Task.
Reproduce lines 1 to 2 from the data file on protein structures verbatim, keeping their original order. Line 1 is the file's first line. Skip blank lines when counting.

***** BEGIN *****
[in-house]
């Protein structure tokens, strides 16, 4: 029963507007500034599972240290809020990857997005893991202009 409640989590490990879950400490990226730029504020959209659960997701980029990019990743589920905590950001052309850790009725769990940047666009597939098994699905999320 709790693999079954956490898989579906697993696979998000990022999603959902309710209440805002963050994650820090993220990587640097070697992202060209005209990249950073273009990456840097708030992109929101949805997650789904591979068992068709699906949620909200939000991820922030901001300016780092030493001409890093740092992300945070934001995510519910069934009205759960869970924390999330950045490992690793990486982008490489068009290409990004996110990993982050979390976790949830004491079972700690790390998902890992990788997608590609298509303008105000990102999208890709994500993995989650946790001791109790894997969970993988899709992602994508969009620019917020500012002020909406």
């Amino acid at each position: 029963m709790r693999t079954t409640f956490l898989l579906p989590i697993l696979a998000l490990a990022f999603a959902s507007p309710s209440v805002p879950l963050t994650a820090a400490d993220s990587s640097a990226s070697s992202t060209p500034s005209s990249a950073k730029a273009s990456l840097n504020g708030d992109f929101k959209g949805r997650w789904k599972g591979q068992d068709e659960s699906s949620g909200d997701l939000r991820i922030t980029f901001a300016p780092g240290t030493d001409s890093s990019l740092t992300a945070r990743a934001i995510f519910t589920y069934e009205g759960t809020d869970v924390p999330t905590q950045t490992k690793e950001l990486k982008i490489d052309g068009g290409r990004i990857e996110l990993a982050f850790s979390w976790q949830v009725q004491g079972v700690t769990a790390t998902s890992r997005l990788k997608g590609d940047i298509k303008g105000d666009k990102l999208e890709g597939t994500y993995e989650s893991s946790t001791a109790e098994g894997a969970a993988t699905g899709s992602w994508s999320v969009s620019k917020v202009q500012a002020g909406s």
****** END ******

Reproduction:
[in-house]
């Protein structure tokens, strides 16, 4: 029963507007500034599972240290809020990857997005893991202009 409640989590490990879950400490990226730029504020959209659960997701980029990019990743589920905590950001052309850790009725769990940047666009597939098994699905999320 709790693999079954956490898989579906697993696979998000990022999603959902309710209440805002963050994650820090993220990587640097070697992202060209005209990249950073273009990456840097708030992109929101949805997650789904591979068992068709699906949620909200939000991820922030901001300016780092030493001409890093740092992300945070934001995510519910069934009205759960869970924390999330950045490992690793990486982008490489068009290409990004996110990993982050979390976790949830004491079972700690790390998902890992990788997608590609298509303008105000990102999208890709994500993995989650946790001791109790894997969970993988899709992602994508969009620019917020500012002020909406």